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The Supreme Court on Thursday asked Meghalaya government why 15 miners who are trapped in rat holes mines in the East Jaintia hills district have not been rescued even after 20 days.

The plea by Advocate Aditya N Prasad said the machinery to sponge down the water being offered should be instantaneously airlifted to the site instead of delivering it by road.

It is to be known that for over 20 days, 15 miners are trapped inside a flooded coalmine in East Jaintia Hills district. The rescue work is being done by National Disaster Response Force (NDRF), Indian Navy, Odisha firefighters and Coal India Ltd.

The NGT had earlier ordered a temporary ban on “rat-hole” coal mining in Meghalaya effective April 17, 2014.

BACKGROUNDER

  • On Dec 13, 2018 20 workers went down into the mine. These mines are illegal rat holes mines in the East Jaintia hills district of Meghalaya. The total length of mine is around 320 feet deep. Five workers have saved themselves but 15 others are trapped into the mine.
  • The mine in is flooded by water in all likelihood, due to a breach of a wall which separated a rivulet of Lytein river flowing 800 feet from the mine, which caused water to gush into the mine and fill it to the brim.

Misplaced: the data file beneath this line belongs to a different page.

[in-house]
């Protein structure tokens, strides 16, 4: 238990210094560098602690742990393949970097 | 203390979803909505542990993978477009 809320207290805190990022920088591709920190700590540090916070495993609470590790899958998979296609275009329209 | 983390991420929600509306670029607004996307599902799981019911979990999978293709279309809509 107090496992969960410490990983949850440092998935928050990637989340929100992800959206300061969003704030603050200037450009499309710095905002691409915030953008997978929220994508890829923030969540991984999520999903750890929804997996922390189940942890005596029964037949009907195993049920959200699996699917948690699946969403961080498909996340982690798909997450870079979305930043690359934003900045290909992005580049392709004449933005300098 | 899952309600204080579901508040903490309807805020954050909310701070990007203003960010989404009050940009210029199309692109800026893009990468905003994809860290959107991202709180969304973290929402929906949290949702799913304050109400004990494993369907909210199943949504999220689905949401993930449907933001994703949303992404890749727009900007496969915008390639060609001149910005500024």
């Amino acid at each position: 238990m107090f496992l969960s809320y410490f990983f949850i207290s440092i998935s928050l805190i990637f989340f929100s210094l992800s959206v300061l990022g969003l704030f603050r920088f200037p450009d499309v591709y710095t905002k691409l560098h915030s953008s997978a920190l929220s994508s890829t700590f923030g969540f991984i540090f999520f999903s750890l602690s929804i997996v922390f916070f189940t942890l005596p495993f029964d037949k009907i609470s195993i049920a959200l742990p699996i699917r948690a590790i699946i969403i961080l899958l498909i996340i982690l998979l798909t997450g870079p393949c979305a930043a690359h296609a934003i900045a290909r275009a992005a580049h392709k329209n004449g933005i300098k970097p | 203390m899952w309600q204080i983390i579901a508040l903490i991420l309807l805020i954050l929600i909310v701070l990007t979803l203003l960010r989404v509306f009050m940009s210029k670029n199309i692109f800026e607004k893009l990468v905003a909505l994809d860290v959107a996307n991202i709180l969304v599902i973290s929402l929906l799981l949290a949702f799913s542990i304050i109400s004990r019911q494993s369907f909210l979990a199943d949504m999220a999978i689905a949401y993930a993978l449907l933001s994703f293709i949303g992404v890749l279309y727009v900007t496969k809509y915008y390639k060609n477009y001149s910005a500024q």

• Rat hole mining is case where the small tunnels are dig which are small enough that only one workman can go in and extract coal. NGT has banned rat hole mining in 2014, in petition filed by All Dimasa Student’s Union and Dima Hasao district committee.
  • Initially the 70 personnel team of NDRF lead by Mr. S.K Shastri is looking after the rescue work; they were using two pumps of 25 horse power to pump out water from mine. NDRF team was not able to provide the rescue, as water level was still not going down, as they were in need of the 10 pumps of 100 horsepower.
  • Kirloskar Brothers, India’s leading pump manufacturing company has sent Ten high capacity pumps, Also Coal India is sending eight high-capacity pumps from its mines across the country.
  • Also, navy and air force is called to help in rescuing work, at present More than 200 rescuers, including 14 members of the Indian Navy, 72 members of the NDRF, 21 Odisha fire fighters, and 35 Coal India Limited officials along with state disaster response teams have been deployed to carry out the rescue operations.
  • Navy divers entered the flooded 370-foot rat-hole mine again on Monday and stayed inside the shaft for three hours with a hi-tech gadget, under water remotely operated vehicle, but found the visibility to be very poor.
  • Still no workman can be rescued only 3 helmets have been found by teams and it is also reported that foul smell has been started coming from the mine.

 

—India Legal Bureau

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